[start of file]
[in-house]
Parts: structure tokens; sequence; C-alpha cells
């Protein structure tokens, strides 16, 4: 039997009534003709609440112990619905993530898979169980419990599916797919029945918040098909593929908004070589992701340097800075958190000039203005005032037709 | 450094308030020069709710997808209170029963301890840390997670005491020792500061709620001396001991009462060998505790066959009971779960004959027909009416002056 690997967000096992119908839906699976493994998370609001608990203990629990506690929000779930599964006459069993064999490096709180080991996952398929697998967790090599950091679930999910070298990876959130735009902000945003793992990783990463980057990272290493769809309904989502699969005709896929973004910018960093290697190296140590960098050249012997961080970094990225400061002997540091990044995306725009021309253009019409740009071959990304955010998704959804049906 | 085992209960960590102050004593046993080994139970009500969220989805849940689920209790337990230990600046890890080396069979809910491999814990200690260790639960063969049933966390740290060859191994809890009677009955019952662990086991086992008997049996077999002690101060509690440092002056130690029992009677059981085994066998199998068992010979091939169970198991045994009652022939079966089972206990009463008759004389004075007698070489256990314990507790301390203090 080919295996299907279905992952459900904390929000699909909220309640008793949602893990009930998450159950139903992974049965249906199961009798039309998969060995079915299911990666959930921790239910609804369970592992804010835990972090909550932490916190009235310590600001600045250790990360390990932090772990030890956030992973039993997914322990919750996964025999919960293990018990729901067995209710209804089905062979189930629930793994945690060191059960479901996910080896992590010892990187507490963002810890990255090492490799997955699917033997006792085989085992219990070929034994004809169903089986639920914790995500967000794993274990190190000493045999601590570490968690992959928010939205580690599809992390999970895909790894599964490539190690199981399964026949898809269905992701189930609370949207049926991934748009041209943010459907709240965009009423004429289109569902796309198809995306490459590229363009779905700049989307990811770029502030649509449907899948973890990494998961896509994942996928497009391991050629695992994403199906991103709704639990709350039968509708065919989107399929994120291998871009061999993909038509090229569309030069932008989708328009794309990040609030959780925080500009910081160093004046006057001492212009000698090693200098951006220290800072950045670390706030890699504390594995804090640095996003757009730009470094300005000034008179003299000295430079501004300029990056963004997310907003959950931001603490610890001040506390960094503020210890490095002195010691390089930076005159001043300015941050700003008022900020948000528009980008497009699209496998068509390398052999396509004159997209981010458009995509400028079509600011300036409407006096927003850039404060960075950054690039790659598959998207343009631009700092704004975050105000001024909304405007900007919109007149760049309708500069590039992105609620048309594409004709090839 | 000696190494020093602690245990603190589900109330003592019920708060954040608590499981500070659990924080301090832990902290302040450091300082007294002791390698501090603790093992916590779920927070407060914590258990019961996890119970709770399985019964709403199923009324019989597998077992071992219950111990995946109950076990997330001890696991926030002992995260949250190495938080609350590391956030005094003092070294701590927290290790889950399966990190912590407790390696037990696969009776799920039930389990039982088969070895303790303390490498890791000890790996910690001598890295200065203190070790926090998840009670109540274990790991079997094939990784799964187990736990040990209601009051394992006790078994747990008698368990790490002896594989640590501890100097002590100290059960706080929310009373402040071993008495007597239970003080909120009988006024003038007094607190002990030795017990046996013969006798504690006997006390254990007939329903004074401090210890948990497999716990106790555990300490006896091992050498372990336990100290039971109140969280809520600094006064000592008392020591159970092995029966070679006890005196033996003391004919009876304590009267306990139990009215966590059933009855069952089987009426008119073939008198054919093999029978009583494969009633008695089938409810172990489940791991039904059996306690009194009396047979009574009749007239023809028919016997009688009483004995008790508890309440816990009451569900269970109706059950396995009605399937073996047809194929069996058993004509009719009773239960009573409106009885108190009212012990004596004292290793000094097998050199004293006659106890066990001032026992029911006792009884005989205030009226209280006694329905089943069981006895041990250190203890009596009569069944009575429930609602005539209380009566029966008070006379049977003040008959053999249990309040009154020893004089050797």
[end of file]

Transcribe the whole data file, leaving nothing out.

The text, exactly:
[in-house]
Parts: structure tokens; sequence; C-alpha cells
């Protein structure tokens, strides 16, 4: 039997009534003709609440112990619905993530898979169980419990599916797919029945918040098909593929908004070589992701340097800075958190000039203005005032037709 | 450094308030020069709710997808209170029963301890840390997670005491020792500061709620001396001991009462060998505790066959009971779960004959027909009416002056 690997967000096992119908839906699976493994998370609001608990203990629990506690929000779930599964006459069993064999490096709180080991996952398929697998967790090599950091679930999910070298990876959130735009902000945003793992990783990463980057990272290493769809309904989502699969005709896929973004910018960093290697190296140590960098050249012997961080970094990225400061002997540091990044995306725009021309253009019409740009071959990304955010998704959804049906 | 085992209960960590102050004593046993080994139970009500969220989805849940689920209790337990230990600046890890080396069979809910491999814990200690260790639960063969049933966390740290060859191994809890009677009955019952662990086991086992008997049996077999002690101060509690440092002056130690029992009677059981085994066998199998068992010979091939169970198991045994009652022939079966089972206990009463008759004389004075007698070489256990314990507790301390203090 080919295996299907279905992952459900904390929000699909909220309640008793949602893990009930998450159950139903992974049965249906199961009798039309998969060995079915299911990666959930921790239910609804369970592992804010835990972090909550932490916190009235310590600001600045250790990360390990932090772990030890956030992973039993997914322990919750996964025999919960293990018990729901067995209710209804089905062979189930629930793994945690060191059960479901996910080896992590010892990187507490963002810890990255090492490799997955699917033997006792085989085992219990070929034994004809169903089986639920914790995500967000794993274990190190000493045999601590570490968690992959928010939205580690599809992390999970895909790894599964490539190690199981399964026949898809269905992701189930609370949207049926991934748009041209943010459907709240965009009423004429289109569902796309198809995306490459590229363009779905700049989307990811770029502030649509449907899948973890990494998961896509994942996928497009391991050629695992994403199906991103709704639990709350039968509708065919989107399929994120291998871009061999993909038509090229569309030069932008989708328009794309990040609030959780925080500009910081160093004046006057001492212009000698090693200098951006220290800072950045670390706030890699504390594995804090640095996003757009730009470094300005000034008179003299000295430079501004300029990056963004997310907003959950931001603490610890001040506390960094503020210890490095002195010691390089930076005159001043300015941050700003008022900020948000528009980008497009699209496998068509390398052999396509004159997209981010458009995509400028079509600011300036409407006096927003850039404060960075950054690039790659598959998207343009631009700092704004975050105000001024909304405007900007919109007149760049309708500069590039992105609620048309594409004709090839 | 000696190494020093602690245990603190589900109330003592019920708060954040608590499981500070659990924080301090832990902290302040450091300082007294002791390698501090603790093992916590779920927070407060914590258990019961996890119970709770399985019964709403199923009324019989597998077992071992219950111990995946109950076990997330001890696991926030002992995260949250190495938080609350590391956030005094003092070294701590927290290790889950399966990190912590407790390696037990696969009776799920039930389990039982088969070895303790303390490498890791000890790996910690001598890295200065203190070790926090998840009670109540274990790991079997094939990784799964187990736990040990209601009051394992006790078994747990008698368990790490002896594989640590501890100097002590100290059960706080929310009373402040071993008495007597239970003080909120009988006024003038007094607190002990030795017990046996013969006798504690006997006390254990007939329903004074401090210890948990497999716990106790555990300490006896091992050498372990336990100290039971109140969280809520600094006064000592008392020591159970092995029966070679006890005196033996003391004919009876304590009267306990139990009215966590059933009855069952089987009426008119073939008198054919093999029978009583494969009633008695089938409810172990489940791991039904059996306690009194009396047979009574009749007239023809028919016997009688009483004995008790508890309440816990009451569900269970109706059950396995009605399937073996047809194929069996058993004509009719009773239960009573409106009885108190009212012990004596004292290793000094097998050199004293006659106890066990001032026992029911006792009884005989205030009226209280006694329905089943069981006895041990250190203890009596009569069944009575429930609602005539209380009566029966008070006379049977003040008959053999249990309040009154020893004089050797």